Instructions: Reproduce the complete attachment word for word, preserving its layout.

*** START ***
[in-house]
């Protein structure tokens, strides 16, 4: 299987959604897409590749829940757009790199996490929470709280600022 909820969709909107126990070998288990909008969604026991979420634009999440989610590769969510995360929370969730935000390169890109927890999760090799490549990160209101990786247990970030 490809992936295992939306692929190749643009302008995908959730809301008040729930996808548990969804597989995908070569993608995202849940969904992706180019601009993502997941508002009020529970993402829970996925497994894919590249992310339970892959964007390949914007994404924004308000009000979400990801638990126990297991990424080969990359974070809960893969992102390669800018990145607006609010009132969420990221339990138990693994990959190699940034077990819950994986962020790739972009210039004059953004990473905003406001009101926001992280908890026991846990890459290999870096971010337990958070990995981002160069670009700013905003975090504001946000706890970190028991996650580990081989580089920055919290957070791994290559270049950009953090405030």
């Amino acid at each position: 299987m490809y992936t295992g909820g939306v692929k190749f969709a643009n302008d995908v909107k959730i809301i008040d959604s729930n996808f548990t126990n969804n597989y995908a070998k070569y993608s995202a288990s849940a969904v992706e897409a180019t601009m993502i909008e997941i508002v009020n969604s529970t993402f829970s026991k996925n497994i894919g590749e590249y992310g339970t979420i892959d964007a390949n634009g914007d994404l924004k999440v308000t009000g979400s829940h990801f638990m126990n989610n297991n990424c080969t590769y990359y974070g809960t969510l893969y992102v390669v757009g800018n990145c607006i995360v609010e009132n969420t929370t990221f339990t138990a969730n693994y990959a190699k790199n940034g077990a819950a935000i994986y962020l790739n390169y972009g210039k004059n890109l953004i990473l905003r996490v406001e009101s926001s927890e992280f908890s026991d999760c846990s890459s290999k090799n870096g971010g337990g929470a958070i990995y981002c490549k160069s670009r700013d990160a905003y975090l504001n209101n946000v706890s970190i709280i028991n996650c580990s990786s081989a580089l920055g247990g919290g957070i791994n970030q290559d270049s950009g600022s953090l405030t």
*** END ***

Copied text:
[in-house]
């Protein structure tokens, strides 16, 4: 299987959604897409590749829940757009790199996490929470709280600022 909820969709909107126990070998288990909008969604026991979420634009999440989610590769969510995360929370969730935000390169890109927890999760090799490549990160209101990786247990970030 490809992936295992939306692929190749643009302008995908959730809301008040729930996808548990969804597989995908070569993608995202849940969904992706180019601009993502997941508002009020529970993402829970996925497994894919590249992310339970892959964007390949914007994404924004308000009000979400990801638990126990297991990424080969990359974070809960893969992102390669800018990145607006609010009132969420990221339990138990693994990959190699940034077990819950994986962020790739972009210039004059953004990473905003406001009101926001992280908890026991846990890459290999870096971010337990958070990995981002160069670009700013905003975090504001946000706890970190028991996650580990081989580089920055919290957070791994290559270049950009953090405030």
């Amino acid at each position: 299987m490809y992936t295992g909820g939306v692929k190749f969709a643009n302008d995908v909107k959730i809301i008040d959604s729930n996808f548990t126990n969804n597989y995908a070998k070569y993608s995202a288990s849940a969904v992706e897409a180019t601009m993502i909008e997941i508002v009020n969604s529970t993402f829970s026991k996925n497994i894919g590749e590249y992310g339970t979420i892959d964007a390949n634009g914007d994404l924004k999440v308000t009000g979400s829940h990801f638990m126990n989610n297991n990424c080969t590769y990359y974070g809960t969510l893969y992102v390669v757009g800018n990145c607006i995360v609010e009132n969420t929370t990221f339990t138990a969730n693994y990959a190699k790199n940034g077990a819950a935000i994986y962020l790739n390169y972009g210039k004059n890109l953004i990473l905003r996490v406001e009101s926001s927890e992280f908890s026991d999760c846990s890459s290999k090799n870096g971010g337990g929470a958070i990995y981002c490549k160069s670009r700013d990160a905003y975090l504001n209101n946000v706890s970190i709280i028991n996650c580990s990786s081989a580089l920055g247990g919290g957070i791994n970030q290559d270049s950009g600022s953090l405030t």